Welcome DJI Spark Pilot!
Jump in and join our free Spark community today!
Sign up

My opinion about fly aways

Dodge DeBoulet

Well-Known Member
Join
Dec 27, 2018
Messages
146
Likes
115
Loc
Maine
#41
The Offline Maps option is NOT available in the latest version of the iOS app (currently 4.3.12), at least when installed on an OG iPad Air with iOS 12.1.3 ... that's the only iOS device I own.

It IS available on the current Android version (also 4.3.12).

I doubt this will sway anyone's platform preference, though ;)
 

Spark 317

Well-Known Member
Premium Pilot
Join
Jul 10, 2017
Messages
2,383
Likes
1,273
Loc
Indiana, USA
#42
I have a mini4 and the offline map was never there for me, it's a Droid thing.

I scroll around the map image while connected to the home WiFi, caching it in the Go4 app before flying at that location. I assume that's how all iOS users do it.
 

Mr Geek

Well-Known Member
Join
Jan 2, 2019
Messages
77
Likes
137
Age
65
#43
I have a mini4 and the offline map was never there for me, it's a Droid thing.

I scroll around the map image while connected to the home WiFi, caching it in the Go4 app before flying at that location. I assume that's how all iOS users do it.
That makes perfect sense, I assumed it just worked without much fuss.
 

1uk3y

Well-Known Member
Join
Jan 4, 2019
Messages
51
Likes
54
Age
34
Loc
West Midlands, UK
#44
If GPS signal is lost, drone initiates ATTI mode, and CANNOT RTH.
It just hovers, drifting with the wind.
I think, in my case GPS was locked upon takeoff which provided the Spark sufficient time to record its location, I then flew it out and about and it switched into ATTI and also lost WiFi signal to my iPhone.. I can only assume that at some point it regained a GPS lock and switched to failsafe RTH.
 

Mr Geek

Well-Known Member
Join
Jan 2, 2019
Messages
77
Likes
137
Age
65
#45
I think, in my case GPS was locked upon takeoff which provided the Spark sufficient time to record its location, I then flew it out and about and it switched into ATTI and also lost WiFi signal to my iPhone.. I can only assume that at some point it regained a GPS lock and switched to failsafe RTH.
I was thinking on this when GPS is lost, the Spark also has the compass so it should be able to estimate distance and speed using time as well as direction it has traveled. How close to your home point did it get to for landing?
 

lmel2005

Well-Known Member
Join
May 15, 2018
Messages
471
Likes
155
Age
61
#46
I was thinking on this when GPS is lost, the Spark also has the compass so it should be able to estimate distance and speed using time as well as direction it has traveled. How close to your home point did it get to for landing?
Spark cannot estimate distance, if GPS signal is lost.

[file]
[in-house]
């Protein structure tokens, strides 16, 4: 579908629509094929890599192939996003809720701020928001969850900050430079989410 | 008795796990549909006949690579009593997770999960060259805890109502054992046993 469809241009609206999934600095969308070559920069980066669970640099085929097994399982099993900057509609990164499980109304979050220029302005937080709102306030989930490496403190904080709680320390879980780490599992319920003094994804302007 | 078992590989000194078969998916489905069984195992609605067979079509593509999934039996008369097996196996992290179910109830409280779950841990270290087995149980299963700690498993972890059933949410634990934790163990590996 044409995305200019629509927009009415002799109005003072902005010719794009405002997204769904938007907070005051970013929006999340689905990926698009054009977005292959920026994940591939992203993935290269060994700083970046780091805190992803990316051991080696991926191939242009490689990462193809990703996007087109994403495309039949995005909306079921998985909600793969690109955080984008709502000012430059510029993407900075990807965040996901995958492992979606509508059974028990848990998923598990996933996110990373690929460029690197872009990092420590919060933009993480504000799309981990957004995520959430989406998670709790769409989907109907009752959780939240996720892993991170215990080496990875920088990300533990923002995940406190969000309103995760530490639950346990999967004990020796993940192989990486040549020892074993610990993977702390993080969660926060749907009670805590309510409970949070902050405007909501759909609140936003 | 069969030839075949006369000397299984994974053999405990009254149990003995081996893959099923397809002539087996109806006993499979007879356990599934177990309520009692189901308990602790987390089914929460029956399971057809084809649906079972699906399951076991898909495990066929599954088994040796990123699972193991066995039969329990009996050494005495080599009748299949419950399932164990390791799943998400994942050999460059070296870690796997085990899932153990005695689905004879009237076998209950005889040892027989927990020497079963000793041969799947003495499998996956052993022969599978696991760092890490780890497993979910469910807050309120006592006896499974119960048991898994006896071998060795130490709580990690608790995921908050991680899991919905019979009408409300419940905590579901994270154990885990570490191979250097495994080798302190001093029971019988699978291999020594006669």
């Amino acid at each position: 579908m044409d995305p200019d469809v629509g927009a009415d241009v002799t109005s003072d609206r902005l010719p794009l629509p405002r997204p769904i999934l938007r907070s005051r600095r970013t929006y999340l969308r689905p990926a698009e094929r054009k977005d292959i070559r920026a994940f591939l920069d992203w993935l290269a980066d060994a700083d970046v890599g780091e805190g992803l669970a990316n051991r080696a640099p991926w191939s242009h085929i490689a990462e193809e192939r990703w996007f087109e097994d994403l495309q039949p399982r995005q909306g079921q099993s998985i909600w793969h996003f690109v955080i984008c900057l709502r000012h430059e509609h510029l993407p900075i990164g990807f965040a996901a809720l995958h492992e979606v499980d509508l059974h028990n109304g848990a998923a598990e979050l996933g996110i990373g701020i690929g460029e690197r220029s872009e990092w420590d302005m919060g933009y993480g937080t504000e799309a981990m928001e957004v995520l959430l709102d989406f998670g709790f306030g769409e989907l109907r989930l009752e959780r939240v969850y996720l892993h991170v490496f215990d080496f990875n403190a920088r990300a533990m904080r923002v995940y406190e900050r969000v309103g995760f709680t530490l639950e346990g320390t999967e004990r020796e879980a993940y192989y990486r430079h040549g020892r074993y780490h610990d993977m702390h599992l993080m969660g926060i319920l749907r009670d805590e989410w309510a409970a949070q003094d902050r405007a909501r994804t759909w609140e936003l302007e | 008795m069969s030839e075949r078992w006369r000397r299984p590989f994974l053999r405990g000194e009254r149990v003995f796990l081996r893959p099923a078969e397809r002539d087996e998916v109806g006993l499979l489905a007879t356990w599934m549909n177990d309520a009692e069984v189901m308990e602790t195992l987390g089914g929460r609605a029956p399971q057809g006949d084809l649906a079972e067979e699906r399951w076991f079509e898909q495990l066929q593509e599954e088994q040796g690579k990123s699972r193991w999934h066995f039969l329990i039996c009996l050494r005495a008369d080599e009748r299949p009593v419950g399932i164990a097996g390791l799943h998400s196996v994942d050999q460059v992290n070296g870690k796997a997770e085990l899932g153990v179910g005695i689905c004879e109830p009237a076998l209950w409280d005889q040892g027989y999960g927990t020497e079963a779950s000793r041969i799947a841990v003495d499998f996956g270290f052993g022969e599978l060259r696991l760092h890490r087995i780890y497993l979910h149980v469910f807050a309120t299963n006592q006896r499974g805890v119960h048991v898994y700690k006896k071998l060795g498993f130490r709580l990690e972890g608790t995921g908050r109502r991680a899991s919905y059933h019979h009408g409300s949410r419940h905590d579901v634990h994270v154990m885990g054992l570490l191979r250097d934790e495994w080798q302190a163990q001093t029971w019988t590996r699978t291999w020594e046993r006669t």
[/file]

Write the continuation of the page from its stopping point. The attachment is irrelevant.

Compass is used only for orientation and yaw measures.
Speed also, depends on stick movements, and on the wind. Speed isn't fixed.
 

Mr Geek

Well-Known Member
Join
Jan 2, 2019
Messages
77
Likes
137
Age
65
#47
Spark cannot estimate distance, if GPS signal is lost.
Compass is used only for orientation and yaw measures.
Speed also, depends on stick movements, and on the wind. Speed isn't fixed.
I was pondering if the Spark utilizes ATTI mode in actual navigation when GPS is lost which should provide angle forward/aft/right/left along with how much power/RPM the props are turning to establish approximate speed over time and hence the distance traveled when GPS positioning is lost. Then the compass would provide direction back to the home point as last recorded. That was all I was thinking since ATTI mode seems fairly robust and functional from posts I have seen where GPS signals were lost, yet the Spark made it back home. It sounds like you have knowledge of what the Spark actually does with the data it has from it's onboard sensors when operating in ATTI mode. I was just guessing at how ATTI mode might work. Thanks!
 

Mr Geek

Well-Known Member
Join
Jan 2, 2019
Messages
77
Likes
137
Age
65
#48
On the non-GPS navigation scenario, I really do believe the Spark can actually navigate without GPS at some level. The IMU plays a crucial role in this (see below)l, along with the compass and time. I have also seen a post in this thread where a person lost GPS signal and yet the Spark returned to home. Anyway, I am just wondering and looking to learn, it's a great forum and discussions like this are very helpful. Here's info on what data the IMU provides which seems logical that this information could assist in non-GPS navigation routines when the Spark switches to ATTI mode:

The Essential Drone IMU
An inertial measurement unit works by detecting the current rate of acceleration using one or more accelerometers. The IMU detects changes in rotational attributes like pitch, roll and yaw using one or more gyroscopes. Some IMU on drones include a magnetometer, mostly to assist calibration against orientation drift.

On board processors continually calculate the drones current position. First, it integrates the sensed acceleration, together with an estimate of gravity, to calculate the current velocity. Then it integrates the velocity to calculate the current position.